As individuals, we spend both time and money to maintain physical wellness by visiting a dentist, eye doctor and physician regularly – yet many of us overlook the significance of taking good care in protecting our hearing health.
Hearing loss can have serious health and economic ramifications if left unaddressed, yet its prevention is easily possible. Let’s explore more details of hearing care here.
Good news is that hearing loss is mostly preventable. By taking some simple precautions – like keeping ear protection handy – and being vigilant with regard to symptoms like tinnitus, you can lower both permanent damage as well as short-term symptoms like tinnitus.
As part of their health care initiatives to aid prevention, various measures have been put in place. These measures include primordial, primary, secondary and tertiary prevention strategies; primordial prevention focusing on decreasing risk factors leading to disease outbreak is the initial phase.
Regular exercise, diet rich in B vitamins, potassium, magnesium and iron as well as managing stress are all beneficial to maintaining good ear health. Incorporating earplugs or earmuffs as needed when listening to loud noise is also essential; stash them in your car and workplace so you have them handy whenever loud sounds occur to protect the inner ear from damage and wear them whenever you can to limit exposure to loud sounds that might damage them further. Also make sure that after swimming or bathing make sure you gently dry your ears to remove excess moisture that might accumulate within them.
As part of your initial steps toward hearing health, it’s important to obtain an audiogram hearing test. Your audiologist will ask about your hearing issues and history before playing a series of tones at different pitches and volumes using headphones or earplugs in a sound-treated room or booth – with each tone detected being asked you raise your hand or press a button each time it was detected – red O’s denoting right ears while blue X’s represent left ears on an audiogram chart.
Your provider may use other tests, such as tympanometry and auditory brainstem response testing. Tympanometry can detect issues in the middle ear such as fluid or wax accumulation, perforated eardrum or damage to ossicle bones – which connect the outer eardrum with inner ear sensory cells that detect sound – through auditory brainstem response testing. Auditory brainstem response testing checks how your inner ear connects with your brain – often used for infants or those who can’t complete pure-tone testing.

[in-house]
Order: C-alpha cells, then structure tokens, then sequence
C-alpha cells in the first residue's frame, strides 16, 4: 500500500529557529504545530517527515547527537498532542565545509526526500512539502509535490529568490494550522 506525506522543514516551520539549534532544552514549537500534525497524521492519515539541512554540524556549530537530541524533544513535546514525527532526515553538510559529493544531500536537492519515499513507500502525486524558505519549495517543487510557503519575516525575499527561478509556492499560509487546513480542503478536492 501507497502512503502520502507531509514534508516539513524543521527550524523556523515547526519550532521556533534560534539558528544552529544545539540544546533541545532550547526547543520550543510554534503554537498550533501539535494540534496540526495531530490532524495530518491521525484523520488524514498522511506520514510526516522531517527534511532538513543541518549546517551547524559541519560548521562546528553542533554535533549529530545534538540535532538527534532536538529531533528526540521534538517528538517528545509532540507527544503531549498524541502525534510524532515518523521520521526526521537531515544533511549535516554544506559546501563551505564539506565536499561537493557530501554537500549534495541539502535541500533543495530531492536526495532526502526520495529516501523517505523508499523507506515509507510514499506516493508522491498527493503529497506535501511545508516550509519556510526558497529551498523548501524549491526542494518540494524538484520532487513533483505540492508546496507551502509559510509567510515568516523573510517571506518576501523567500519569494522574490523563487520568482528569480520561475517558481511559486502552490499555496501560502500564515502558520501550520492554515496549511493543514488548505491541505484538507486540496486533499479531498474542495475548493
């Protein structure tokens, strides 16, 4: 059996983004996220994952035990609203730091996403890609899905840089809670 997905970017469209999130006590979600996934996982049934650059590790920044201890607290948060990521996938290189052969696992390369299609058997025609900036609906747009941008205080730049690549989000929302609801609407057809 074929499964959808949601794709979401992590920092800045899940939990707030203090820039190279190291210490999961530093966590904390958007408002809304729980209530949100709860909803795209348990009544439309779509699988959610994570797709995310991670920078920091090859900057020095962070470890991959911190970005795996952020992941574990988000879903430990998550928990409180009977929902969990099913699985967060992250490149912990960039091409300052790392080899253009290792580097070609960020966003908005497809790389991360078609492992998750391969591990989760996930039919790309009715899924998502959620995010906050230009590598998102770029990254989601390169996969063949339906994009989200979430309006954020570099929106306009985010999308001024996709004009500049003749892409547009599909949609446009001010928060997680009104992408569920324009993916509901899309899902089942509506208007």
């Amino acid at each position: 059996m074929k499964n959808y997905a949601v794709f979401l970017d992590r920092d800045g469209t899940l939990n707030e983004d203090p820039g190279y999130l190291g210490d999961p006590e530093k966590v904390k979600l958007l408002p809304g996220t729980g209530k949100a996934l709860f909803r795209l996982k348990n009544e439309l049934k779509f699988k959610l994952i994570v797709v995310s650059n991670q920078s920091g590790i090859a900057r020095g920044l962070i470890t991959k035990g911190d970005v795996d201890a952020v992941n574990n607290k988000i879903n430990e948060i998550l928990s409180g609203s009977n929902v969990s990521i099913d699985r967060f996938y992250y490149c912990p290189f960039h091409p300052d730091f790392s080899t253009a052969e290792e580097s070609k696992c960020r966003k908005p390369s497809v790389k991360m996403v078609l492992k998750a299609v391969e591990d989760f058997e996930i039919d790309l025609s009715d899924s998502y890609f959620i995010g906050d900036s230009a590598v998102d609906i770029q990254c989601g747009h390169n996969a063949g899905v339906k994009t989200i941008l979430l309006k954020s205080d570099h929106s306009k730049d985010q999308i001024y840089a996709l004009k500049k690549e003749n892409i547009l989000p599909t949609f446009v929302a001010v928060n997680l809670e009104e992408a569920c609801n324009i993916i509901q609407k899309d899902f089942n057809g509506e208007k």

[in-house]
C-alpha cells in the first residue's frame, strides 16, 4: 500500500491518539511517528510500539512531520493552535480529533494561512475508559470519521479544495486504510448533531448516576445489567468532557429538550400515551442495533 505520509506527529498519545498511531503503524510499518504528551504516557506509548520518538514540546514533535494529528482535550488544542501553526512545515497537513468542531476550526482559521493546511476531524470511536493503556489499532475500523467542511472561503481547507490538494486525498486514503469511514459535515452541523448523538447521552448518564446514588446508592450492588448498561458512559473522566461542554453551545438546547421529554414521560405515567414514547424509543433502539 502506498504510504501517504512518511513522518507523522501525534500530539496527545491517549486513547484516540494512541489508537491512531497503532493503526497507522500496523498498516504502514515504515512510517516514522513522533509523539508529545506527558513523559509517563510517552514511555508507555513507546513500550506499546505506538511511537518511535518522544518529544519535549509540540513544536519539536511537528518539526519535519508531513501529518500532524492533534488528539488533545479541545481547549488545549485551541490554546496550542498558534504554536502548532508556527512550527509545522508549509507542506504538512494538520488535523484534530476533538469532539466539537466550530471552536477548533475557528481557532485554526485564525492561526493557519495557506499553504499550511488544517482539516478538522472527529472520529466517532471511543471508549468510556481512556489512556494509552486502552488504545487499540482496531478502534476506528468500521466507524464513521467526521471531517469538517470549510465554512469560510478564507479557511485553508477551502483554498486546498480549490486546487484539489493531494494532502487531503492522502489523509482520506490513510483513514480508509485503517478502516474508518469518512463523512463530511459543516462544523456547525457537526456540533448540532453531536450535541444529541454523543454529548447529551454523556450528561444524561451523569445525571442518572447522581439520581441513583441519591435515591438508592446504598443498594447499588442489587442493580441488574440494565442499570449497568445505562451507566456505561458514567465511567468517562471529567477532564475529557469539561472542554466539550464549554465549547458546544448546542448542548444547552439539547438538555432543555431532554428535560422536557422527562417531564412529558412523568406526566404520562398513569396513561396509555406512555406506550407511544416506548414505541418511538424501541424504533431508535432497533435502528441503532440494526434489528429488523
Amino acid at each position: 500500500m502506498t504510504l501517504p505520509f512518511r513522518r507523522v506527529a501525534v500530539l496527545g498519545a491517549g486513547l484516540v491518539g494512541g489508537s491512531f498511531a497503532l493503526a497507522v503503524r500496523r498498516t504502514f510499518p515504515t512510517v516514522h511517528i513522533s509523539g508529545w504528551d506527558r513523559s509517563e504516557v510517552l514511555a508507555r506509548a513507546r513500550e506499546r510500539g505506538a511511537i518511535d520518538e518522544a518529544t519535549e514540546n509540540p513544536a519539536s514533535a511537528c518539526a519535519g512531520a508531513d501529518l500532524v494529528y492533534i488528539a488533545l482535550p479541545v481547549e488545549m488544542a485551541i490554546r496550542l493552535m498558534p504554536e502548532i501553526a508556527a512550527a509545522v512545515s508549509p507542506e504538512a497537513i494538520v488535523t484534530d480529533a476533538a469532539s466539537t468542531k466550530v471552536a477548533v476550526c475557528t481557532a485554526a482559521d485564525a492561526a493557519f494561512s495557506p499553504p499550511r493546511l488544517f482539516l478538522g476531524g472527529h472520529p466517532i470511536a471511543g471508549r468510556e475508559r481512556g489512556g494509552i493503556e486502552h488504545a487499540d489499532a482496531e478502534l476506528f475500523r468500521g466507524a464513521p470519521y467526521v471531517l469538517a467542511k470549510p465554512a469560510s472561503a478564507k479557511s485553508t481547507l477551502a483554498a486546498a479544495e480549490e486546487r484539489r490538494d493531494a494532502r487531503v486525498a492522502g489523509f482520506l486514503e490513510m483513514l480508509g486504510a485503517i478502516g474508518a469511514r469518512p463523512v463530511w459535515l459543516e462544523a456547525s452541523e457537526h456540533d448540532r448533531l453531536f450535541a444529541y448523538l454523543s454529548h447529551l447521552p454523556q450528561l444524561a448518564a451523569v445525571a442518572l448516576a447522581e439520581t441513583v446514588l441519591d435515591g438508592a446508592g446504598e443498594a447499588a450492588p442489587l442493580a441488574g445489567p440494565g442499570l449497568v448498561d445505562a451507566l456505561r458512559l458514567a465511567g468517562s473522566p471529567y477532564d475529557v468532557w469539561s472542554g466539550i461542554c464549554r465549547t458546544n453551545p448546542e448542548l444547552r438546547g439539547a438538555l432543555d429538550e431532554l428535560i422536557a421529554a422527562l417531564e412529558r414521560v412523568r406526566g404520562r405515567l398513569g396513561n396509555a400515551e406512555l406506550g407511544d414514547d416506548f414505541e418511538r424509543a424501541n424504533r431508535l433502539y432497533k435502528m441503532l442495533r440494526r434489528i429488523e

Hearing aids can assist those suffering from various forms of hearing loss. Their basic components include a microphone that picks up sound, amplifier circuitry that amplifies it and receiver that sends it directly into an ear canal – plus other features like directional microphones, noise reduction or feedback suppression if applicable.
Most hearing care professionals have an in-depth knowledge of multiple manufacturers and will be able to guide you in choosing the product best suited to your hearing needs, lifestyle and budget. Make sure you discuss whether your hearing aid will be covered by insurance, third-party credit programs or charitable organizations when considering its cost.
Once you’ve selected your hearing aid, practice wearing and taking off with an audiologist present. Learn how to clean, store, and replace batteries on it as well. Organize a trial period followed by regular follow up visits with both an audiologist and ear, nose, and throat doctor (ENT doctor) so your hearing improves, so they can address any potential problems that might arise with this device. This will also allow you to become comfortable using it while simultaneously being aware of potential issues that could arise with its use.
Bone-anchored Auditory Implants
Bone-anchored hearing implants may be suitable for individuals suffering from conductive and mixed hearing losses or single-sided deafness (SSD). Surgery typically entails attaching a titanium screw behind your ear with an external sound processor attached, which converts sound vibrations into vibrations transmitted directly into your inner ear through your skull.
Ponto sound processors connected to soft bands may offer an alternative hearing solution without surgery, so if you are curious to find out more it would be wise to consult an audiologist or otolaryngologist as soon as possible. BAHA user groups also can be useful resources.
People with private health insurance are eligible to have their BAHA device covered by their insurer with no out-of-pocket expenses; public patients meeting certain criteria can obtain funding through Royal Victorian Eye and Ear Hospital as well. Talk to your Audiologist if funding may apply in your case!